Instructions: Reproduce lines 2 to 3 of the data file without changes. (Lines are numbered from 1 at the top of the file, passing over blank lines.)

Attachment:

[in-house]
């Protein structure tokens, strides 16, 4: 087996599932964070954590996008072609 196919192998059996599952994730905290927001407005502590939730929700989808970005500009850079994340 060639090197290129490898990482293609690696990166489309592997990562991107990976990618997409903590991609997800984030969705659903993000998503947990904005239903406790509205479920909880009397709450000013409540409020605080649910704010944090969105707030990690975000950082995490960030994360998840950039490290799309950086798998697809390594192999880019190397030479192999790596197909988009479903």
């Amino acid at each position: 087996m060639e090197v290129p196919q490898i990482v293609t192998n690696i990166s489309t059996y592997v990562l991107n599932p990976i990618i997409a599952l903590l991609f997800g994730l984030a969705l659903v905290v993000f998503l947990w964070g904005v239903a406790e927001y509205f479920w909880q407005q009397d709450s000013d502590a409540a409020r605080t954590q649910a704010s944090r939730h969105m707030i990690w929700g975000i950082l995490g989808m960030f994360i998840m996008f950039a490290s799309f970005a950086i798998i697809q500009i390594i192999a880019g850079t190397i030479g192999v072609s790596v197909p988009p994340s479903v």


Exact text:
């Protein structure tokens, strides 16, 4: 087996599932964070954590996008072609 196919192998059996599952994730905290927001407005502590939730929700989808970005500009850079994340 060639090197290129490898990482293609690696990166489309592997990562991107990976990618997409903590991609997800984030969705659903993000998503947990904005239903406790509205479920909880009397709450000013409540409020605080649910704010944090969105707030990690975000950082995490960030994360998840950039490290799309950086798998697809390594192999880019190397030479192999790596197909988009479903």
């Amino acid at each position: 087996m060639e090197v290129p196919q490898i990482v293609t192998n690696i990166s489309t059996y592997v990562l991107n599932p990976i990618i997409a599952l903590l991609f997800g994730l984030a969705l659903v905290v993000f998503l947990w964070g904005v239903a406790e927001y509205f479920w909880q407005q009397d709450s000013d502590a409540a409020r605080t954590q649910a704010s944090r939730h969105m707030i990690w929700g975000i950082l995490g989808m960030f994360i998840m996008f950039a490290s799309f970005a950086i798998i697809q500009i390594i192999a880019g850079t190397i030479g192999v072609s790596v197909p988009p994340s479903v």